How do workforces affect payroll proficiency?
This proficiency driver focuses on the composition of workforces, including the variety of profiles, statutes and contracts, as well as the level of mobility of people moving in, through and out the organisation. After all, no workforce is the same. And if companies go international, it tends to get more complicated as there’ll be linguistic, cultural and other issues. Get a glimpse of which countries experience significant or limited impact from their workforces for payroll proficiency.
Scores by country
The impact of workforces: size matters
The composition of workforces is the driver that affects payroll proficiency in Europe the most after legislation. Unsurprisingly, that’s specifically the case for larger companies. Just under half of them say their workforces are making payroll handling (much) more difficult. To compare, only a quarter of SMEs say the same. Obviously, also international employment plays a big role. Think about split payrolls, frontier work, etc. International companies, however, often work with payroll partners or shared service centres, so the perceived complexity of their workforce is reduced.
Els Hanssens, Sales Director International Markets at SD Worx
Workforces in the heart of Europe
Ranked from most proficient to least proficient:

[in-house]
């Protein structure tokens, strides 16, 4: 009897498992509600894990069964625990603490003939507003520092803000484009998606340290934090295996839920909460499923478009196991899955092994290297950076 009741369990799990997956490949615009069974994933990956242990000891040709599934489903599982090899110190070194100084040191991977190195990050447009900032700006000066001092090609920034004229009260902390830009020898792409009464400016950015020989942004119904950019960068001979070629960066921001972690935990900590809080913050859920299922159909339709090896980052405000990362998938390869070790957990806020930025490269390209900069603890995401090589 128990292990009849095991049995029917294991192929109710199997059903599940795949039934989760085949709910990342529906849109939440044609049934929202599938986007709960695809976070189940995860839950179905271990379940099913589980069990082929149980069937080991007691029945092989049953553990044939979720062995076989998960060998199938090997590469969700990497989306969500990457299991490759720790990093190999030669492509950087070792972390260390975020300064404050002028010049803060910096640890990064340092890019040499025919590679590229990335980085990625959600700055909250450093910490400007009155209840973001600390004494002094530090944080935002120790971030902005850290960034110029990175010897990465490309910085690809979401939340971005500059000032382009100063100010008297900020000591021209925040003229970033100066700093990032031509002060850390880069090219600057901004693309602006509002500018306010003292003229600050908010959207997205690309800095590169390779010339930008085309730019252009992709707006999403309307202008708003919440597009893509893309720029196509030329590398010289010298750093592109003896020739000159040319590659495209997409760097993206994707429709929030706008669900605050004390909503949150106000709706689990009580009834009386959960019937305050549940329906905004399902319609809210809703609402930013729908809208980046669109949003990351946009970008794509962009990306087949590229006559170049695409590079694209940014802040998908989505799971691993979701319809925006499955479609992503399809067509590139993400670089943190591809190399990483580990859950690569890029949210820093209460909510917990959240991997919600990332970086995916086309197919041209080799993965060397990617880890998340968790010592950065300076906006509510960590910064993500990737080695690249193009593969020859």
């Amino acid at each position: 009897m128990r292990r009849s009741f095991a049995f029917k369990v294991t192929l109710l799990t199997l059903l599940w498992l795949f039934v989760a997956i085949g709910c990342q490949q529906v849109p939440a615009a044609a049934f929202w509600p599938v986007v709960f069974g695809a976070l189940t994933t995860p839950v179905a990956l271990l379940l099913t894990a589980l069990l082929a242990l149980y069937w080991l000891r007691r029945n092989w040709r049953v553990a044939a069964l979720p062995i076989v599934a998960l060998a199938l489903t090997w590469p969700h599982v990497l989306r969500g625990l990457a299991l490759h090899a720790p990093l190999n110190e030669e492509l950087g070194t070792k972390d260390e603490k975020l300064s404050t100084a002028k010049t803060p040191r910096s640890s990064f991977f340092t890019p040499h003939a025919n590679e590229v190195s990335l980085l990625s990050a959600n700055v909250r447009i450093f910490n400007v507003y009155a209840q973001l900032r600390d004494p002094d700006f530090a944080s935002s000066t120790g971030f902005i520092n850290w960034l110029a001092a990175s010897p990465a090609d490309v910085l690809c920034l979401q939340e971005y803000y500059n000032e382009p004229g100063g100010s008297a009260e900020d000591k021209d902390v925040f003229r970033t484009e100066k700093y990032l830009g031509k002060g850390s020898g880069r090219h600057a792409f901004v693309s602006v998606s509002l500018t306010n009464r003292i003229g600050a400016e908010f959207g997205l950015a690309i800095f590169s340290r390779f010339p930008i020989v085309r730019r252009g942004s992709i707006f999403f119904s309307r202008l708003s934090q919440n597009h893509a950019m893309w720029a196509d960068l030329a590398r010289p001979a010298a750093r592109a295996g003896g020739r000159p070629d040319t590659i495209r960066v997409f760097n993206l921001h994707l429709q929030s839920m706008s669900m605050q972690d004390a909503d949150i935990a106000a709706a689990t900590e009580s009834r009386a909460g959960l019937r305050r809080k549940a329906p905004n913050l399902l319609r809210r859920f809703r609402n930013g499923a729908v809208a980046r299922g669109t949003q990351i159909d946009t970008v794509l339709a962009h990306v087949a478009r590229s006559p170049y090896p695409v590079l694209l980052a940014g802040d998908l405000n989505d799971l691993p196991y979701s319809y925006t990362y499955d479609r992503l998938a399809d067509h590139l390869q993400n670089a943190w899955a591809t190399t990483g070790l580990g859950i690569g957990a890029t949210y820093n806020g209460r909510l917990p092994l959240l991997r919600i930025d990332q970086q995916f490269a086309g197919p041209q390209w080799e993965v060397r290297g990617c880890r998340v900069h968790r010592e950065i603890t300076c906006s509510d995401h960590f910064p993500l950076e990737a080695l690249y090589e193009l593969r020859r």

The UK claims top spot for most proficiency drivers. Workforce is no exception. No less than 41% of the 274 surveyed British companies indicate that their workforce composition is making payroll (much) easier, while another 42% of companies report ‘no impact’. Particularly the variety of employee groups and statutes seems to be less of a problem in the UK.
The movement of personnel (new contracts, other statutes, etc.) doesn’t seem to bother Dutch employers much, since they’re used to nomadic employees – both within and outside the company. That doesn’t mean letting go of people, however, is an easy procedure. First, you should ask the Uitvoeringsinstituut Werknemersverzekeringen (UWV) or the district judge for permission, because dismissals are only allowed under certain circumstances. Besides that, you will need to pay a transition compensation.
The fact that different working time regimes influence payroll is a daily reality for many German companies. For instance, the system of short-time working (Kurzarbeit), a temporary reduction of normal working hours under a subsidised scheme, can make payroll tricky. The income replacement rate covered by the government is typically 60% (more for workers with children), while the employer has to pay 80% of the total social security contributions owed on the reduced working hours.
A varied workforce equals a troublesome payroll in France. An example: although égalité – or equality – is one of the cornerstones of French culture, not everybody is entirely equal in the eyes of the (labour) law. The amount of an employee’s salary and their level of responsibility define their status (either executive or non-executive). This has repercussions for the rate of social contributions and the working conditions.
Our 2022 Payroll Proficiency Index reveals that mainly Belgian companies struggle with their workforces. Only legislation has an even bigger impact on payroll proficiency. But, then again, both drivers are intertwined in Belgium, because of the many legal implications connected to employee statutes, contracts, etc. There are, for example, different rules for white-collar and blue-collar workers, ranging from vacation allowance to salary calculation.